LOCATION CONFIDENTIAL — After friends took a look at this woman’s domestic violence post, it sent them into a riot. And she has one heck of a story to tell after her escape.
Her name is Marie Michelle Josuin. On July 23, she acknowledged domestic violence awareness with a very concerning photo of herself. Public feedback was immense.
We caught up with Marie for further insight into her image. And there’s quite the story behind it.
TBL: You’ve gotten an incredible amount of public feedback, some believing your picture is real, and some stating it’s fake. In your own words, could you explain the picture, what you do, and (if you don’t mind) any personal experience you may have with domestic violence — rather in your personal life or in the lives of those close to you?
MARIE: Yes, the picture was fake. I’m a makeup artist, so I used my talent to recreate a piece of my past, painful life — from 17 years old to 29 years old…I had four babies at the time of my abuse; they cried with me, yelled at their father to stop hitting me — even sometimes tried to pull him off me.
TBL: We’ve seen a young girl in your videos. Is she your daughter? How did she take your domestic violence demonstration? In what way did you have to explain the situation to her?
MARIE: The little girl in the video is my 11-year-old daughter; she didn’t experience any DV, but my story was very hard for her. But before I started, I explained to her that my story is a little painful, and I also wanted her to witness my testimony so she’ll never let a man handle her in such painful way.
As the interview continued, Marie elaborated a bit more and began to speak on the domestic violence details of her past. She mentioned as follows.
“Once upon a time, there was a young, 17-year-old girl — a young mother of twins (homeless) — who dated a man a little bit older than her. He took her in; and not long after, he started to verbally abused her. ‘Verbal’ became ‘physical’, and ‘physical’ became ‘fear’. And fear slowly paralyzed her.”
“Every black eye, busted lip, bloody nose, bruised rib came with, ‘Baby I’m SORRY! The alcohol made me do it’,” Marie explained. “‘I’M SORRY’ became a song with no melody. He made her feel ugly everyday, physically, emotionally, and mentally. She was very handicapped in her own body, didn’t know if she should run or stay and if she did, how would she survive with 4 kids?”
Marie says her true escape encouragement came when he told her something she never thought would come from his mouth.
“He said, ‘If you ever leave me, I will KILL YOU, the KIDS, and myself,” Marie told The Black Loop. “At that moment, for the love of her kids, fear no longer lived in her. Because of the love for her kids, she built enough courage to leave.”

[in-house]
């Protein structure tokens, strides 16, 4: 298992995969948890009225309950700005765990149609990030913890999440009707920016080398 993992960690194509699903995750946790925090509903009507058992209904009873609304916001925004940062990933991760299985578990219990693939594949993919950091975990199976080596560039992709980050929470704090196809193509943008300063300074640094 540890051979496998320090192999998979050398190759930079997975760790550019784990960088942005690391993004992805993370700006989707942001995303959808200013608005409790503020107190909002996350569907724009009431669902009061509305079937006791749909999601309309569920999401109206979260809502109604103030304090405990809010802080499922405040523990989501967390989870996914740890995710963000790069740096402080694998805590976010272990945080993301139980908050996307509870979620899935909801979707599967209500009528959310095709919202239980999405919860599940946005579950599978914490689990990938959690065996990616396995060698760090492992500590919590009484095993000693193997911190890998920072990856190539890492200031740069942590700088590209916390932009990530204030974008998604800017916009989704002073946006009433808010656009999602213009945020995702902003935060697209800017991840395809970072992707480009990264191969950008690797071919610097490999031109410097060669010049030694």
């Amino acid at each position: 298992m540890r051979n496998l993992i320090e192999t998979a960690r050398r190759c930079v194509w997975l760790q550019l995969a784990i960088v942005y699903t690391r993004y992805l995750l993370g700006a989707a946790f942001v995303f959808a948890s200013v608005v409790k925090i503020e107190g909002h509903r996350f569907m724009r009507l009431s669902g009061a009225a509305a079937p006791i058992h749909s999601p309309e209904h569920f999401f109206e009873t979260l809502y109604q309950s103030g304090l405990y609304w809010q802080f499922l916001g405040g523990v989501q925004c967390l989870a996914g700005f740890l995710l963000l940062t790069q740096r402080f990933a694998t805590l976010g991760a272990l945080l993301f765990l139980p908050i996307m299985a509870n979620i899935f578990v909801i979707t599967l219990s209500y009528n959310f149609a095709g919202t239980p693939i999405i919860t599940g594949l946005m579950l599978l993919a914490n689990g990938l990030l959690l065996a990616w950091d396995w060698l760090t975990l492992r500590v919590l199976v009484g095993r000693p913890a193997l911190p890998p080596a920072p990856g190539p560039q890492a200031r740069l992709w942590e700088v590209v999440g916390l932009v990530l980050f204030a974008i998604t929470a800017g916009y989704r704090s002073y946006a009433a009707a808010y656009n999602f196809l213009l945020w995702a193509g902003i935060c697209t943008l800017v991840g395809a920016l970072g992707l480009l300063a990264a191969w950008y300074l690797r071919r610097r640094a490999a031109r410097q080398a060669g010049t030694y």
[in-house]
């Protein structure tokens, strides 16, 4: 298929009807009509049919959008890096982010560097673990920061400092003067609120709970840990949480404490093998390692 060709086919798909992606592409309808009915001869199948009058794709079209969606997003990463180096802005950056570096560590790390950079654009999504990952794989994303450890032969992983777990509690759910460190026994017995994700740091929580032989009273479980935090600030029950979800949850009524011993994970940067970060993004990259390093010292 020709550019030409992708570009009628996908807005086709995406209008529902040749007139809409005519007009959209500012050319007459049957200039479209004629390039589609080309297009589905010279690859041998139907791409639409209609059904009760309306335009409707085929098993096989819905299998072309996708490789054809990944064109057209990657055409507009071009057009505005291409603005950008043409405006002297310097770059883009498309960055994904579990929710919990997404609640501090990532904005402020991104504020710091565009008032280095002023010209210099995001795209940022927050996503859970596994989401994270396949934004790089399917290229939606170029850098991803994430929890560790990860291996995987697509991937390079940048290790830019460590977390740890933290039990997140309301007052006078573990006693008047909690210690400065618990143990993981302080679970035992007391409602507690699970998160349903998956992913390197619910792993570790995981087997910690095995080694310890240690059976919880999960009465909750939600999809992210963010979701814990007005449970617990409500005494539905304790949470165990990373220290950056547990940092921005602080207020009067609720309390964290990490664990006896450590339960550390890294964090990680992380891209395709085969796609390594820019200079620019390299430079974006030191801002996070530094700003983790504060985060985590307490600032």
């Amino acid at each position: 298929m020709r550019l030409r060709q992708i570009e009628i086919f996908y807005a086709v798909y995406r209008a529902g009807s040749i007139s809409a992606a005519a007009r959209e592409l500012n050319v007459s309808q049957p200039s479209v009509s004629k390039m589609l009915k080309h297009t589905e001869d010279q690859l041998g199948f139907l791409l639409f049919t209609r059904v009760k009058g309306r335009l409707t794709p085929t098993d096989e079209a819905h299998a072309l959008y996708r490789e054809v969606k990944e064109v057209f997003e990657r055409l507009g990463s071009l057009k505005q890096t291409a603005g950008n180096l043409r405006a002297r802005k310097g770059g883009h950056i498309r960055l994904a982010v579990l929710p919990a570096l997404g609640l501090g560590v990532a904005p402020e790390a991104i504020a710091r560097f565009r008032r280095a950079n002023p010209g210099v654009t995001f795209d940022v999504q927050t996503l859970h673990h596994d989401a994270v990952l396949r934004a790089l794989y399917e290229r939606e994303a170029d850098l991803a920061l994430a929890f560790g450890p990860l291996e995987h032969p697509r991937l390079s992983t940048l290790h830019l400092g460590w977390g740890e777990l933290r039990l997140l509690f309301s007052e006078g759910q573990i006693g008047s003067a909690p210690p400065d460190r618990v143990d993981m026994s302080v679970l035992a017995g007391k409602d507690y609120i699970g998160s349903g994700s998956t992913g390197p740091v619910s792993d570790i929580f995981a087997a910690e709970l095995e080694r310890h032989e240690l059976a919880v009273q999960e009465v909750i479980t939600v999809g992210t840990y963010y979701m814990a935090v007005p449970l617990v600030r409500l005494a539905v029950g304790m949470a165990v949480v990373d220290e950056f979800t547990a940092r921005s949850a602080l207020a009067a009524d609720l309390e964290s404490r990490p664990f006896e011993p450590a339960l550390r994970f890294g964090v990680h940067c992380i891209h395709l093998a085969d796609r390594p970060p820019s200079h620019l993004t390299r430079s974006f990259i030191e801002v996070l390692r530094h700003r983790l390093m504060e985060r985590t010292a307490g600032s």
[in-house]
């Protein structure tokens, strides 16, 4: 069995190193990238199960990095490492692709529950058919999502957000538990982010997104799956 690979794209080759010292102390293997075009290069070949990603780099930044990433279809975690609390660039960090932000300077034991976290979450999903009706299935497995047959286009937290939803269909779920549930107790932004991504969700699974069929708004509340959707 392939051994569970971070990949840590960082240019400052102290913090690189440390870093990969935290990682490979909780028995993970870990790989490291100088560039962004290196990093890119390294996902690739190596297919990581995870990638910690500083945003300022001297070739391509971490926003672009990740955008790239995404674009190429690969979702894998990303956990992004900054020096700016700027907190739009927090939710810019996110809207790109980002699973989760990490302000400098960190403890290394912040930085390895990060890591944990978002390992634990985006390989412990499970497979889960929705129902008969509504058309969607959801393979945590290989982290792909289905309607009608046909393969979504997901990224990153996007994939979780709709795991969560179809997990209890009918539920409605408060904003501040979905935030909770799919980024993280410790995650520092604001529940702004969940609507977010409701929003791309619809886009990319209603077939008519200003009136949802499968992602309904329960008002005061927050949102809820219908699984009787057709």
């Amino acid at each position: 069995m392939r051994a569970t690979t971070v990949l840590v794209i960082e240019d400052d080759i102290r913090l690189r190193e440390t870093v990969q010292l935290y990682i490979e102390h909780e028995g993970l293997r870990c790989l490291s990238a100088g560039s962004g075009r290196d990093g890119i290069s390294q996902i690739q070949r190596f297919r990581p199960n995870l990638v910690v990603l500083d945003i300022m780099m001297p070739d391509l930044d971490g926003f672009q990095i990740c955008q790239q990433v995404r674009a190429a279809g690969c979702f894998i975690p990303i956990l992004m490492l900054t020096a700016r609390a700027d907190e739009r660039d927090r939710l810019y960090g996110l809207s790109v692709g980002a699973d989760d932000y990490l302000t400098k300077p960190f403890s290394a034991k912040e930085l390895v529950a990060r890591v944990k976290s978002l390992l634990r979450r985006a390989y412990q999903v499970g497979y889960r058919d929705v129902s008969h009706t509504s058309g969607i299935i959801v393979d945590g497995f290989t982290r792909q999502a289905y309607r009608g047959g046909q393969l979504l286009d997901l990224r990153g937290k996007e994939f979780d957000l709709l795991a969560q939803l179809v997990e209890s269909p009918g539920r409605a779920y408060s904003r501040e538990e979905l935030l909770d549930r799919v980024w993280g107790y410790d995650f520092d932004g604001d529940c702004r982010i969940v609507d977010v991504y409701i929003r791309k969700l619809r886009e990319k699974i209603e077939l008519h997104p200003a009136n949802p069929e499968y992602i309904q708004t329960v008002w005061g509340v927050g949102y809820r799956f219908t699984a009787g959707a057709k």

According to Marie, within 48 hours of him making that statement, she packed up along with her kids and put them in a safe place. She says she went back to pack more of her stuff, and while he was still at work, she left again.
However, she wasn’t sure whether he’d follow her or not, so she didn’t retrieve her children from their place of safety just yet. But eventually, she sent for them.
“He would come around with little threats, but at that time, she was strong; she was untouchable. She was fearless; she found herself; she became that woman he thought he destroyed 12 years ago. She became that woman that knew the foundation she was standing on, which was her two feet. She became that woman she thought had died before it even existed; she became me.”
“She became Marie Michelle Josuin,” she stated.
TBL: Do you have any advice for those either going through abusive relationships or living in violent households?
MARIE: There is help out there for domestic violence…and if you are suffering from [it], please run. It won’t change. It only gets worse. Find you a safe place for you and your kids.
A POEM SHARED
In Josuin’s post, as her caption, she quoted Paulette Kelly’s 1992 work, “I Got Flowers Today.” The poem reads as follows.
“I got flowers today. It wasn’t my birthday or any other special day. We had our first argument last night. He said a lot of cruel things that really hurt me. I know he was sorry and didn’t mean the things he said. Because I got flowers today.
I got flowers today. It wasn’t our anniversary or any other special day. Last night, he threw me into a wall and started to choke me. It seemed like a nightmare. I couldn’t believe it was real. I woke up this morning sore and bruised all over. I know he must be sorry Because he sent me flowers today.
I got flowers today. It wasn’t Mother’s Day or any other special day. Last night, he beat me up again. And it was much worse than all other times. If I leave him, what will I do? How will I take care of my kids? What about money? I’ m afraid of him and scared to leave. But I know he must be sorry Because he sent me flowers today.
I got flowers today. Today was a very special day. It was the day of my funeral. Last night he finally killed me. He beat me to death.
If only I had gathered enough courage and strength to leave him, I would not have gotten flowers today.
This poem is dedicated to all the victims and survivors of domestic violence.
You ask, ‘why didn’t she leave?’
I ask, ‘why did he hit?'”
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[Featured Photo via Marie M. Josuin / Facebook / screengrab]